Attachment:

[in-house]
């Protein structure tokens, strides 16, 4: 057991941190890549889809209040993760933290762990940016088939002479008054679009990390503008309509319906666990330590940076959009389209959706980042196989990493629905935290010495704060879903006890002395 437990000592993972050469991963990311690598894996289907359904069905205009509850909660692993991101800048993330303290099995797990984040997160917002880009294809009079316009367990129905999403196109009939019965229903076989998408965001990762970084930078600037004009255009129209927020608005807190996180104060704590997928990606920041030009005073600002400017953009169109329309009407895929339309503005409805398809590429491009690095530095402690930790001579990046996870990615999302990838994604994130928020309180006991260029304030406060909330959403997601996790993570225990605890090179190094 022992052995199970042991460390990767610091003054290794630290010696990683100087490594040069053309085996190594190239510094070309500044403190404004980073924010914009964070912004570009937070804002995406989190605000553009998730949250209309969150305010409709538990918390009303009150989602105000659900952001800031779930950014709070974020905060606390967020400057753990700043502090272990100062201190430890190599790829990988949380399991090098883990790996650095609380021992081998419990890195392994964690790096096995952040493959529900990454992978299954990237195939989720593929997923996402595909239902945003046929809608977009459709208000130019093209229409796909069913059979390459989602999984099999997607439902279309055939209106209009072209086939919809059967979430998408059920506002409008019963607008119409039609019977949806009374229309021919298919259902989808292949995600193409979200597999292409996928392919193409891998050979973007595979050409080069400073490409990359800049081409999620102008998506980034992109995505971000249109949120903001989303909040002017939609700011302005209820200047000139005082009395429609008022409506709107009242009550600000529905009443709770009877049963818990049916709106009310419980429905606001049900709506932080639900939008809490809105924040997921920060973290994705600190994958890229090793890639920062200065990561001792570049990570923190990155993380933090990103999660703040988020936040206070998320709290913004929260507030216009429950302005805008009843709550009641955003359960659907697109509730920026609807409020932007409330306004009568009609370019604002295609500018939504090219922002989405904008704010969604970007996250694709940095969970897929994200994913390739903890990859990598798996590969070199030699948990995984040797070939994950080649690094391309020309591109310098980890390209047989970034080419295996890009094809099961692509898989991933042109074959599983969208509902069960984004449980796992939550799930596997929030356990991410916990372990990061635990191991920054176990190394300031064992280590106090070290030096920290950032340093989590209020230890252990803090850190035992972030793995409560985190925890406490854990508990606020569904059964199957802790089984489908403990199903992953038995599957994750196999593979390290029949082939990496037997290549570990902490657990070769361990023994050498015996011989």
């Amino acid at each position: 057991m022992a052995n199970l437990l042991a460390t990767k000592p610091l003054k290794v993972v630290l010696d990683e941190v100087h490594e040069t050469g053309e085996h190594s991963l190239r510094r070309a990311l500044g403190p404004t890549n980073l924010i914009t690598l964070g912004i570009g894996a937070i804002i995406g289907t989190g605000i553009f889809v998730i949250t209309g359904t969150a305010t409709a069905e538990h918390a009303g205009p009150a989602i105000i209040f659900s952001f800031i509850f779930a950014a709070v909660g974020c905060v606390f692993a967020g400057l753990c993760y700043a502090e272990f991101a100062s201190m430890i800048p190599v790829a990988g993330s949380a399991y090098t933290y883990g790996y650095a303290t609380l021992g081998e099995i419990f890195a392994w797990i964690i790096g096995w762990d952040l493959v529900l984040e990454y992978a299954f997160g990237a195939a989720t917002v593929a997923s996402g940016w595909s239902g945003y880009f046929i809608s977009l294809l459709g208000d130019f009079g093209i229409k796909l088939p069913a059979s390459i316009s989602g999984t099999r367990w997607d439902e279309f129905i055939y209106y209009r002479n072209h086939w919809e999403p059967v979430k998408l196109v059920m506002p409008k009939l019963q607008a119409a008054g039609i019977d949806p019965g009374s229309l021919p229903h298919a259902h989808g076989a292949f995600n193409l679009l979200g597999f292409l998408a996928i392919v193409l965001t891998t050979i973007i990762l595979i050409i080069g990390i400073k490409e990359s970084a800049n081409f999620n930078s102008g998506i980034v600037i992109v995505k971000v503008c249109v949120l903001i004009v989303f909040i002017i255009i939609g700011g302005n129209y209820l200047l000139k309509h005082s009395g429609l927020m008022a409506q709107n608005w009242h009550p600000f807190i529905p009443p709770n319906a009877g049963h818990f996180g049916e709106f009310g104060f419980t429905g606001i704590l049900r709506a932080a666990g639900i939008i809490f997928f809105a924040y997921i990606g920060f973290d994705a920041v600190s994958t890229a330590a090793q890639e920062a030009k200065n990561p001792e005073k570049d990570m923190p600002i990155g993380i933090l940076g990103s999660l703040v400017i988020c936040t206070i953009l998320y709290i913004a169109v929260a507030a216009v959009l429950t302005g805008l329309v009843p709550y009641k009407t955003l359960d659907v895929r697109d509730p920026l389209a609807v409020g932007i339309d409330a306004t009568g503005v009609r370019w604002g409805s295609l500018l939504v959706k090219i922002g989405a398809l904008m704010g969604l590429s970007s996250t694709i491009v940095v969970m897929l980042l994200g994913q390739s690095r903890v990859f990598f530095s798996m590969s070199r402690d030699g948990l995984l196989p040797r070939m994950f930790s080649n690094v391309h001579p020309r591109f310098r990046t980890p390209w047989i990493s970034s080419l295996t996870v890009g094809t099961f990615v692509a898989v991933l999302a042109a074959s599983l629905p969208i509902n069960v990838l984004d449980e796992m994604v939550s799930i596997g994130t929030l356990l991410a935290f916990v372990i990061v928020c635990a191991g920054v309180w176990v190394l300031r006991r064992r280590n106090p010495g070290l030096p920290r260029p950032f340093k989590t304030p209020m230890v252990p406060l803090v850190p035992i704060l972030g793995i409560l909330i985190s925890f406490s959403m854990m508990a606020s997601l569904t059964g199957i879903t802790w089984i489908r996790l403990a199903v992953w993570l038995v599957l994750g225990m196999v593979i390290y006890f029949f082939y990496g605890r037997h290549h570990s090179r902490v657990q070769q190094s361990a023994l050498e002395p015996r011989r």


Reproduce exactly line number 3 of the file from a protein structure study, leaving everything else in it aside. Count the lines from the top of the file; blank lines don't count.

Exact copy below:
């Amino acid at each position: 057991m022992a052995n199970l437990l042991a460390t990767k000592p610091l003054k290794v993972v630290l010696d990683e941190v100087h490594e040069t050469g053309e085996h190594s991963l190239r510094r070309a990311l500044g403190p404004t890549n980073l924010i914009t690598l964070g912004i570009g894996a937070i804002i995406g289907t989190g605000i553009f889809v998730i949250t209309g359904t969150a305010t409709a069905e538990h918390a009303g205009p009150a989602i105000i209040f659900s952001f800031i509850f779930a950014a709070v909660g974020c905060v606390f692993a967020g400057l753990c993760y700043a502090e272990f991101a100062s201190m430890i800048p190599v790829a990988g993330s949380a399991y090098t933290y883990g790996y650095a303290t609380l021992g081998e099995i419990f890195a392994w797990i964690i790096g096995w762990d952040l493959v529900l984040e990454y992978a299954f997160g990237a195939a989720t917002v593929a997923s996402g940016w595909s239902g945003y880009f046929i809608s977009l294809l459709g208000d130019f009079g093209i229409k796909l088939p069913a059979s390459i316009s989602g999984t099999r367990w997607d439902e279309f129905i055939y209106y209009r002479n072209h086939w919809e999403p059967v979430k998408l196109v059920m506002p409008k009939l019963q607008a119409a008054g039609i019977d949806p019965g009374s229309l021919p229903h298919a259902h989808g076989a292949f995600n193409l679009l979200g597999f292409l998408a996928i392919v193409l965001t891998t050979i973007i990762l595979i050409i080069g990390i400073k490409e990359s970084a800049n081409f999620n930078s102008g998506i980034v600037i992109v995505k971000v503008c249109v949120l903001i004009v989303f909040i002017i255009i939609g700011g302005n129209y209820l200047l000139k309509h005082s009395g429609l927020m008022a409506q709107n608005w009242h009550p600000f807190i529905p009443p709770n319906a009877g049963h818990f996180g049916e709106f009310g104060f419980t429905g606001i704590l049900r709506a932080a666990g639900i939008i809490f997928f809105a924040y997921i990606g920060f973290d994705a920041v600190s994958t890229a330590a090793q890639e920062a030009k200065n990561p001792e005073k570049d990570m923190p600002i990155g993380i933090l940076g990103s999660l703040v400017i988020c936040t206070i953009l998320y709290i913004a169109v929260a507030a216009v959009l429950t302005g805008l329309v009843p709550y009641k009407t955003l359960d659907v895929r697109d509730p920026l389209a609807v409020g932007i339309d409330a306004t009568g503005v009609r370019w604002g409805s295609l500018l939504v959706k090219i922002g989405a398809l904008m704010g969604l590429s970007s996250t694709i491009v940095v969970m897929l980042l994200g994913q390739s690095r903890v990859f990598f530095s798996m590969s070199r402690d030699g948990l995984l196989p040797r070939m994950f930790s080649n690094v391309h001579p020309r591109f310098r990046t980890p390209w047989i990493s970034s080419l295996t996870v890009g094809t099961f990615v692509a898989v991933l999302a042109a074959s599983l629905p969208i509902n069960v990838l984004d449980e796992m994604v939550s799930i596997g994130t929030l356990l991410a935290f916990v372990i990061v928020c635990a191991g920054v309180w176990v190394l300031r006991r064992r280590n106090p010495g070290l030096p920290r260029p950032f340093k989590t304030p209020m230890v252990p406060l803090v850190p035992i704060l972030g793995i409560l909330i985190s925890f406490s959403m854990m508990a606020s997601l569904t059964g199957i879903t802790w089984i489908r996790l403990a199903v992953w993570l038995v599957l994750g225990m196999v593979i390290y006890f029949f082939y990496g605890r037997h290549h570990s090179r902490v657990q070769q190094s361990a023994l050498e002395p015996r011989r």